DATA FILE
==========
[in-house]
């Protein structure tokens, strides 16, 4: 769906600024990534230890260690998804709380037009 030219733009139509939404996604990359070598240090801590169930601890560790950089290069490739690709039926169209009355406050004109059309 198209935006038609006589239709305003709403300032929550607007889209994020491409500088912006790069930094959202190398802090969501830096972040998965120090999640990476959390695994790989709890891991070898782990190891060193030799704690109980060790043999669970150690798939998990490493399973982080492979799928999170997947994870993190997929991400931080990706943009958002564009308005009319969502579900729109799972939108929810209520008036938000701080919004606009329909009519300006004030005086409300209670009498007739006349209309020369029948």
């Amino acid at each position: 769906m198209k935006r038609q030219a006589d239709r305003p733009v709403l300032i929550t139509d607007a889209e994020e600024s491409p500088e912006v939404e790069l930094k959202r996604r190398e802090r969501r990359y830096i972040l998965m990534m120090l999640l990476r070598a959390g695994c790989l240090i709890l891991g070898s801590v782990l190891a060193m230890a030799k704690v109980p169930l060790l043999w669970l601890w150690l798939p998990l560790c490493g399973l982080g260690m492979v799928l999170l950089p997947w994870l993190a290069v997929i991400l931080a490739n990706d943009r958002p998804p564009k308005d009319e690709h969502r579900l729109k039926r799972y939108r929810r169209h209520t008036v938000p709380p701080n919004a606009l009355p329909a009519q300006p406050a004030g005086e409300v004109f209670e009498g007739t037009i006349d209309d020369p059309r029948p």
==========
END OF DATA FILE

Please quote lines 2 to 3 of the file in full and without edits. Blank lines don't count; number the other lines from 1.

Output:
């Protein structure tokens, strides 16, 4: 769906600024990534230890260690998804709380037009 030219733009139509939404996604990359070598240090801590169930601890560790950089290069490739690709039926169209009355406050004109059309 198209935006038609006589239709305003709403300032929550607007889209994020491409500088912006790069930094959202190398802090969501830096972040998965120090999640990476959390695994790989709890891991070898782990190891060193030799704690109980060790043999669970150690798939998990490493399973982080492979799928999170997947994870993190997929991400931080990706943009958002564009308005009319969502579900729109799972939108929810209520008036938000701080919004606009329909009519300006004030005086409300209670009498007739006349209309020369029948």
């Amino acid at each position: 769906m198209k935006r038609q030219a006589d239709r305003p733009v709403l300032i929550t139509d607007a889209e994020e600024s491409p500088e912006v939404e790069l930094k959202r996604r190398e802090r969501r990359y830096i972040l998965m990534m120090l999640l990476r070598a959390g695994c790989l240090i709890l891991g070898s801590v782990l190891a060193m230890a030799k704690v109980p169930l060790l043999w669970l601890w150690l798939p998990l560790c490493g399973l982080g260690m492979v799928l999170l950089p997947w994870l993190a290069v997929i991400l931080a490739n990706d943009r958002p998804p564009k308005d009319e690709h969502r579900l729109k039926r799972y939108r929810r169209h209520t008036v938000p709380p701080n919004a606009l009355p329909a009519q300006p406050a004030g005086e409300v004109f209670e009498g007739t037009i006349d209309d020369p059309r029948p």